A carer spends a lot of time providing unpaid support to family or friends. This could be caring for a relative, partner or friend who is ill, frail, disabled or has mental health or drug and alcohol related problems.
Telford & Wrekin Council is committed to supporting carers. We recognise that most care in the community takes place through family, friends and neighbours and is largely unpaid.
Who are carers?
- It is estimated there are around 7 million carers in the UK providing unpaid help and support to a partner, relative, friend or neighbour who is frail, ill or disabled.
- There are an estimated 18,000 unpaid carers in Telford and Wrekin.
- Carers can be of any age, from any cultural or social background.
- Many people do not consider themselves to be a carer as they may just be looking after one or both parents, their adult child, or best friend - simply getting on with it and doing what anyone would in the same situation.
- A lot of people who are carers don't recognise themselves as such because they live with the person they are caring for.
- Carers may think they can't be carers because they don't live with the person they support.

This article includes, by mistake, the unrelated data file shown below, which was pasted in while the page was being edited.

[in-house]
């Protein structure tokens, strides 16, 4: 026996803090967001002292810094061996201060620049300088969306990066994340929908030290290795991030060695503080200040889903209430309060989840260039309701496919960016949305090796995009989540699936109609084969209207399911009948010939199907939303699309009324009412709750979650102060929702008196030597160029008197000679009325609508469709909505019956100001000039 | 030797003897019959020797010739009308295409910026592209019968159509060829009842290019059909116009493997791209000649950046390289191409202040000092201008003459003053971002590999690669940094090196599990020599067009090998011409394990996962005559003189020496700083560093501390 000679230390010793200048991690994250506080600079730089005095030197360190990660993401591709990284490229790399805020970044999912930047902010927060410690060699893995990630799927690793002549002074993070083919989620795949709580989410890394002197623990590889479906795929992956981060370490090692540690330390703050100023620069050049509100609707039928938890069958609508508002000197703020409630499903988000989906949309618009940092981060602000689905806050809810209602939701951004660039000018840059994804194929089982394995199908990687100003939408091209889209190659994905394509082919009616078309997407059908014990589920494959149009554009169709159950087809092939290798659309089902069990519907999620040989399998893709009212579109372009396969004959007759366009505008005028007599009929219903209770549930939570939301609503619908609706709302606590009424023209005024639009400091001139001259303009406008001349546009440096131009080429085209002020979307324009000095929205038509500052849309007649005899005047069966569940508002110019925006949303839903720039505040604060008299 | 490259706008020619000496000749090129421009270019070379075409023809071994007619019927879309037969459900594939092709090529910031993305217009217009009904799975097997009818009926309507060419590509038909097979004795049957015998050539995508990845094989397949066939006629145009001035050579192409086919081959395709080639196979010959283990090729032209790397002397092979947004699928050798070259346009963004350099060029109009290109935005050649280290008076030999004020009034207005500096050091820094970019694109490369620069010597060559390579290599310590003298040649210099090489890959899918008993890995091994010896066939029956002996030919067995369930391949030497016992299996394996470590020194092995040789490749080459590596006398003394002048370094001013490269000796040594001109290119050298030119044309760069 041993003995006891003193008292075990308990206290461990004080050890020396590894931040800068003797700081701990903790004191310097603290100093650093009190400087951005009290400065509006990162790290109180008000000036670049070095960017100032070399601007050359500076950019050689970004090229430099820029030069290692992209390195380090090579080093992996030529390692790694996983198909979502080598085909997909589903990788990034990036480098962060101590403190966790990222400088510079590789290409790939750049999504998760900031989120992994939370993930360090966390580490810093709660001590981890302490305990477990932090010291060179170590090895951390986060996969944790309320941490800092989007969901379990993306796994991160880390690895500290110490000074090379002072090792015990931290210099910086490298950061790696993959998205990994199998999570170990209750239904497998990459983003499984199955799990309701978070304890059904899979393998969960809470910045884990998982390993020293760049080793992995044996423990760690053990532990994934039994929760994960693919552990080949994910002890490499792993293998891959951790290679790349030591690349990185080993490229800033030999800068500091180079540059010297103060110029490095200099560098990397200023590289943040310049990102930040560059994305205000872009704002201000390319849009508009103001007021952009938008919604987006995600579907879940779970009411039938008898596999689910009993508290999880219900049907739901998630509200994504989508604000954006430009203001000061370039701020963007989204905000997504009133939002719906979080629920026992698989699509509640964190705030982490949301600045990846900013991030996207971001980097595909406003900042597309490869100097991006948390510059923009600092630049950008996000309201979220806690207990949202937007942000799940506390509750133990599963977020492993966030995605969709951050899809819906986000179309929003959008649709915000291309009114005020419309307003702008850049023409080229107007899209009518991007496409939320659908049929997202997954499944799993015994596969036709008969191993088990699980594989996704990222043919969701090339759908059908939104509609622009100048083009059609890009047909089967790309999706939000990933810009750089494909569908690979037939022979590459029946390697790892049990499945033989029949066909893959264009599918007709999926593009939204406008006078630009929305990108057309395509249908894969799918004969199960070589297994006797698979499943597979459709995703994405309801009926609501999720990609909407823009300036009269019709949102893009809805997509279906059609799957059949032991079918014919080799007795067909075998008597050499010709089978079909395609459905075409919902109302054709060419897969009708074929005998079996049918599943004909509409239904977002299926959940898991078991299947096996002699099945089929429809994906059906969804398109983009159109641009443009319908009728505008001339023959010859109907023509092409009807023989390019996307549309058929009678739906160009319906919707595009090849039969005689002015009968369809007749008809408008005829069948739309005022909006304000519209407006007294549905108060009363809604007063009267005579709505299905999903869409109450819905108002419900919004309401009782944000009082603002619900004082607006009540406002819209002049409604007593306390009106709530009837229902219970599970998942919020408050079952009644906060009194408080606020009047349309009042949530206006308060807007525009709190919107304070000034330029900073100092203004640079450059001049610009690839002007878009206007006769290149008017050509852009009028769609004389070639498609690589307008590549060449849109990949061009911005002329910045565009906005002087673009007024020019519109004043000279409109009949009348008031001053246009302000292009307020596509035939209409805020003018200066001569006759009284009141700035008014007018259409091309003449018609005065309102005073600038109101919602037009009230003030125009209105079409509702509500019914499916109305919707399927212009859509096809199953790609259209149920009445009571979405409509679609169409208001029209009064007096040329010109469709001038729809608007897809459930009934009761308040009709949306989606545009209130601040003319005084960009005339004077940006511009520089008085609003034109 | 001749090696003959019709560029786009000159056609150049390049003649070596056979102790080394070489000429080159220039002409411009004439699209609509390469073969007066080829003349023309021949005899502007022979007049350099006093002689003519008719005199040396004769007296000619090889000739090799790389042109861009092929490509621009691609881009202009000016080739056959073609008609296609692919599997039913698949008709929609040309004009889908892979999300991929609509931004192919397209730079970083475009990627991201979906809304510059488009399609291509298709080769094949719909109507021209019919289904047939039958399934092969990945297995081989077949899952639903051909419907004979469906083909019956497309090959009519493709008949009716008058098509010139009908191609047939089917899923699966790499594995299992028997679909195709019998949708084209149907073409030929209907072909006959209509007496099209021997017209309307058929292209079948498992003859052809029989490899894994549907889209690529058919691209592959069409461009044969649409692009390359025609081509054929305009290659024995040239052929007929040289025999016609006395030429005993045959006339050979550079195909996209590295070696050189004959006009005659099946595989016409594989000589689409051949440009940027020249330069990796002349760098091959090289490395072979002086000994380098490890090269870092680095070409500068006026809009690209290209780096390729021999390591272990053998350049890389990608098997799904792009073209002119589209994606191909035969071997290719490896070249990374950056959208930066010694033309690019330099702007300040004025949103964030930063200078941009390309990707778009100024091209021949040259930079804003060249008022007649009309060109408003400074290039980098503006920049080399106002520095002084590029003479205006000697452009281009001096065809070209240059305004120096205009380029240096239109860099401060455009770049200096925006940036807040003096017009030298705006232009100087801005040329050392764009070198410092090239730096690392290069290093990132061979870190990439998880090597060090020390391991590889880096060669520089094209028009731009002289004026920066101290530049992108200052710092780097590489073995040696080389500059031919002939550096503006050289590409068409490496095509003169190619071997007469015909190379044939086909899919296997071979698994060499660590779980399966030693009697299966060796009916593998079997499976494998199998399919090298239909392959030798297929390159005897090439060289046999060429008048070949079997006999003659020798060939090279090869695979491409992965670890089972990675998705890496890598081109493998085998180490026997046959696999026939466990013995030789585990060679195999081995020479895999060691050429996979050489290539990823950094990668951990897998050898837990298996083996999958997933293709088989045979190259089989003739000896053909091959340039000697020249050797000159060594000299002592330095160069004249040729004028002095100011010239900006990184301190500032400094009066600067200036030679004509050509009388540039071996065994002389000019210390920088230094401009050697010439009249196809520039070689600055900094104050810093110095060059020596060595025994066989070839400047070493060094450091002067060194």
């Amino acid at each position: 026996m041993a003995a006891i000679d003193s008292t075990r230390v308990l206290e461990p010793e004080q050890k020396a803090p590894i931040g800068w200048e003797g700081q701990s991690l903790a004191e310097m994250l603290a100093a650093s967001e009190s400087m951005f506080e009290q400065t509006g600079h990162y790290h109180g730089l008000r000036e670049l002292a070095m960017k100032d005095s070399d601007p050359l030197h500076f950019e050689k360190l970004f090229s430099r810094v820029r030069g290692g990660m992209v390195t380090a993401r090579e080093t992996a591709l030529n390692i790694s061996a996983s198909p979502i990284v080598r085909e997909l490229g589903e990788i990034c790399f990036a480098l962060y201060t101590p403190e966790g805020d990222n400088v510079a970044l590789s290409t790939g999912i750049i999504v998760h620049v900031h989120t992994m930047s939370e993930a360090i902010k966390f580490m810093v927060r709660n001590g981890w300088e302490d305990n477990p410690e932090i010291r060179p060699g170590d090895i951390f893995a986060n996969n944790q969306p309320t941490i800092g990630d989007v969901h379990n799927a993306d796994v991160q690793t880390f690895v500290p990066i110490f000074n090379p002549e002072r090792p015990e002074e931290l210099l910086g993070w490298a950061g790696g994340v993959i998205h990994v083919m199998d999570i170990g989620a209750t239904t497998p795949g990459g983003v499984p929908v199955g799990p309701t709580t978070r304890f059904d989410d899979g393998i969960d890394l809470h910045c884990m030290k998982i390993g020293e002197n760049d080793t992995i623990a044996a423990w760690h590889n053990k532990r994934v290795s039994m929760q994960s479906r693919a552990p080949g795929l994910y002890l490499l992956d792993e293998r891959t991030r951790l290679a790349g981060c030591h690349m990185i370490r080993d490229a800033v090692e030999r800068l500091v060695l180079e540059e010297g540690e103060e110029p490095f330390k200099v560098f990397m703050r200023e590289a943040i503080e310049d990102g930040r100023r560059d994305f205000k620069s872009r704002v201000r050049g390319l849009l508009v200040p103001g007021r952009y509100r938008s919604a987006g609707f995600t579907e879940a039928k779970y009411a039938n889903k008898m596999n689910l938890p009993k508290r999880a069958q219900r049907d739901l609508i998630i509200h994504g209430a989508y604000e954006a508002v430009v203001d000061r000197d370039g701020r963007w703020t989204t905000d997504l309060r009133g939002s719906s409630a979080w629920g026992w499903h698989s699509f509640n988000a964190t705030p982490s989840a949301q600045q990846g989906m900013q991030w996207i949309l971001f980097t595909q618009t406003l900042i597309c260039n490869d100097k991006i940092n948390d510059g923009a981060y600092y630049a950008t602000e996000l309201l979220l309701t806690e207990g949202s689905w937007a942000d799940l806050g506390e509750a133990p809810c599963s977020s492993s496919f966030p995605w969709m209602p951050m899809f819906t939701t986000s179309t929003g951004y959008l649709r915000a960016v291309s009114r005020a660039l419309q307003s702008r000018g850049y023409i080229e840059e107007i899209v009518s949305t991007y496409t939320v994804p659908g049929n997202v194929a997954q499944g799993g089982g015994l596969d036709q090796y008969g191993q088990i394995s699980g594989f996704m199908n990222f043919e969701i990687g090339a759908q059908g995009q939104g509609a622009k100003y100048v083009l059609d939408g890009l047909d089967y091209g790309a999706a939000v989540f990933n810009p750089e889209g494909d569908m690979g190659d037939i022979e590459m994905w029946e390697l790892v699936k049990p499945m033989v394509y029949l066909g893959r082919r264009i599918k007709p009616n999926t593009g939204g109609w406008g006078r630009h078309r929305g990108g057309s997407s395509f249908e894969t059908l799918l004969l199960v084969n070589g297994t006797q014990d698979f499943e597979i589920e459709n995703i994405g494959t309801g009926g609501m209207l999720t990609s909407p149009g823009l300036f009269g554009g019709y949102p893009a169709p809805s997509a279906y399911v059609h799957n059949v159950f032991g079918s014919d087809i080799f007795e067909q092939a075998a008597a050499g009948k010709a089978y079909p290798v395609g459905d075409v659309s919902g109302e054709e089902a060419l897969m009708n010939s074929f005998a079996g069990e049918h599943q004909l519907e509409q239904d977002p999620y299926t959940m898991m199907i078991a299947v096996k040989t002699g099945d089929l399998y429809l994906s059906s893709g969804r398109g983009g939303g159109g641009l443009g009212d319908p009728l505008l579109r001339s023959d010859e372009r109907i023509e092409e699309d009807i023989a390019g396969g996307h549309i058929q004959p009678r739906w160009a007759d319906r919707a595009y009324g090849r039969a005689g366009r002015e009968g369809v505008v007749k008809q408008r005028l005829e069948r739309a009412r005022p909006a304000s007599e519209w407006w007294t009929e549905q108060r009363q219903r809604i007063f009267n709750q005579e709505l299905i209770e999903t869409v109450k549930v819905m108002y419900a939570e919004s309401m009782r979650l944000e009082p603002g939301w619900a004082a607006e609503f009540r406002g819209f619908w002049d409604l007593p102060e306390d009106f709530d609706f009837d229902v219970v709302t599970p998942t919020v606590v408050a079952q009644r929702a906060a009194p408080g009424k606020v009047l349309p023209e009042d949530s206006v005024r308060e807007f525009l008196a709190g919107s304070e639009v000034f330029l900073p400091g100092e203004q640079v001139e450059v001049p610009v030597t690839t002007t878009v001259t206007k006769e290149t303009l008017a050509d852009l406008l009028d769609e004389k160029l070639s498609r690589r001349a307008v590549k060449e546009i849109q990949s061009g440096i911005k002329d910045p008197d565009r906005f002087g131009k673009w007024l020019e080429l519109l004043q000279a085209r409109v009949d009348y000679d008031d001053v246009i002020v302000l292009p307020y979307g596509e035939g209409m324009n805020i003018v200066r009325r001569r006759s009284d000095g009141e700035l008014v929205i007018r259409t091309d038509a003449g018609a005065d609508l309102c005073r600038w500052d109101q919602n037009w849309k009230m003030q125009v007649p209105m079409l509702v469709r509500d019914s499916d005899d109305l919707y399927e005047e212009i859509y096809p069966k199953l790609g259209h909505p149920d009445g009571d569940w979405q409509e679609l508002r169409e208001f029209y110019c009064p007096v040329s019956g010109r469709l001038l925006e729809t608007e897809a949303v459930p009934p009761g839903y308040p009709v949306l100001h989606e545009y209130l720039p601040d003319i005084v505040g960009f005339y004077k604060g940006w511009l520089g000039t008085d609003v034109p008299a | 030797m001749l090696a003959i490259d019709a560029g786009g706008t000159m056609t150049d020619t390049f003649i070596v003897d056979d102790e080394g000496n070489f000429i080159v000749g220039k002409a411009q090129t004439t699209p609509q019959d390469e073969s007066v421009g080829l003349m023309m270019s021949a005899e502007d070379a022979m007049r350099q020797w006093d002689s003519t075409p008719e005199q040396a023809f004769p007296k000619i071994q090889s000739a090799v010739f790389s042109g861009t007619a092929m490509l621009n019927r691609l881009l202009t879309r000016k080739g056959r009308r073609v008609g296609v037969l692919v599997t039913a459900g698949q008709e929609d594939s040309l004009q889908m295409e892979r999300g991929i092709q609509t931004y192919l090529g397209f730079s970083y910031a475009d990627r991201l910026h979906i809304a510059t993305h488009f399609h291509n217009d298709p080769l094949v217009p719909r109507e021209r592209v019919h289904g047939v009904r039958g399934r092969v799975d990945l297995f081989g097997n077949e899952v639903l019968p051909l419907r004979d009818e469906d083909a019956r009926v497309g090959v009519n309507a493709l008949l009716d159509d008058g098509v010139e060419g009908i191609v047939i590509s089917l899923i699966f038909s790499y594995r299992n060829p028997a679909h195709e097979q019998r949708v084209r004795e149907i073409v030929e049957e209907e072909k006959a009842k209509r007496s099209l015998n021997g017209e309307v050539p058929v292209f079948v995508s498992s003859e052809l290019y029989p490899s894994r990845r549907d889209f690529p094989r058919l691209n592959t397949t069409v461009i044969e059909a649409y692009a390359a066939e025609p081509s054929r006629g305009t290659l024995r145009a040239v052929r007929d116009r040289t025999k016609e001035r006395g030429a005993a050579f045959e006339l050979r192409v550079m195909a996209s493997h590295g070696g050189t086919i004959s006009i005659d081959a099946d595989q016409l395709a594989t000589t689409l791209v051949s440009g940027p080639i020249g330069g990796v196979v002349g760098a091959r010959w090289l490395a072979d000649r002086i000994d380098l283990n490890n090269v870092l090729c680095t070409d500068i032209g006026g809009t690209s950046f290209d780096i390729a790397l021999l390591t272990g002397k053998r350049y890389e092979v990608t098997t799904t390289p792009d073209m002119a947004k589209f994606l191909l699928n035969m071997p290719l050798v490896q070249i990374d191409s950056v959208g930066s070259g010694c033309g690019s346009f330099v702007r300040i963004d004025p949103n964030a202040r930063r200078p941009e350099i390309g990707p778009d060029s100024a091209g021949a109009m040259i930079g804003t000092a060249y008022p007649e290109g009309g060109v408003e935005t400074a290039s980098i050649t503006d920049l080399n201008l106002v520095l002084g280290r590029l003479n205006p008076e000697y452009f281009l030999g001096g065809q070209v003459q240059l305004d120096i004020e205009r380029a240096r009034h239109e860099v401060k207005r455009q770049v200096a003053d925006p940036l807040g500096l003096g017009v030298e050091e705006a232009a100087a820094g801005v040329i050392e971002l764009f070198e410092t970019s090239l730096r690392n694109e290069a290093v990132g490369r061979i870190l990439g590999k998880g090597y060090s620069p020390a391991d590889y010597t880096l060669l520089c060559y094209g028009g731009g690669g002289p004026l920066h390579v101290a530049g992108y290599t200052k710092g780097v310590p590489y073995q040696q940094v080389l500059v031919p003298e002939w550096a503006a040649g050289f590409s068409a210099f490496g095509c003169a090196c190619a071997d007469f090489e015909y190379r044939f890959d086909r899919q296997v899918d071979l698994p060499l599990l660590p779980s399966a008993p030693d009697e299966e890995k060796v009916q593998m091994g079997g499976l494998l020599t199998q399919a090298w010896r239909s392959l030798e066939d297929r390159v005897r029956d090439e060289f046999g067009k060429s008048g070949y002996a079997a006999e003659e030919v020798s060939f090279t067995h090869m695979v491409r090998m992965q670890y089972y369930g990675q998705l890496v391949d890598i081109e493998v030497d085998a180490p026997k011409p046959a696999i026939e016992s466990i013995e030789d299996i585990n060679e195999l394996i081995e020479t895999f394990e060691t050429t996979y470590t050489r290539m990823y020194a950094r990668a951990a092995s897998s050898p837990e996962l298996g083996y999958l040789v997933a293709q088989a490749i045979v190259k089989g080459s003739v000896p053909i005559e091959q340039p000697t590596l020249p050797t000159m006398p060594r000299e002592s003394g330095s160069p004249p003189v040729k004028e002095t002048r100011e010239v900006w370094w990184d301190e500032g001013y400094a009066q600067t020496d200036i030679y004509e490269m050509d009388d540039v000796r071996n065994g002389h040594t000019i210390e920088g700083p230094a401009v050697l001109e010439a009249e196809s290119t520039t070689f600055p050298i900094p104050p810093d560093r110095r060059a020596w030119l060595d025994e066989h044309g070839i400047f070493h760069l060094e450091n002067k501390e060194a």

Did you know?
- The term carer should not be confused with a care worker or care assistant, who receives payment for looking after someone.
- A carer doesn't have to be someone who lives with the person they care for or be related to them.
- Carers often live with the person they care for but this isn't always the case.
- Carers provide care because of the relationship they have with the cared-for person. Most do it willingly but some feel they have no choice.
- The physical and emotional wellbeing of a carer can be compromised by their caring role.
- Caring for someone can be a rewarding experience but it can also be lonely, boring frustrating and stressful.
- As a carer you are entitled to support in your caring role, by law.
You can get in touch with the Carers Centre to arrange an assessment.
Last updated: 22/01/2021 15:45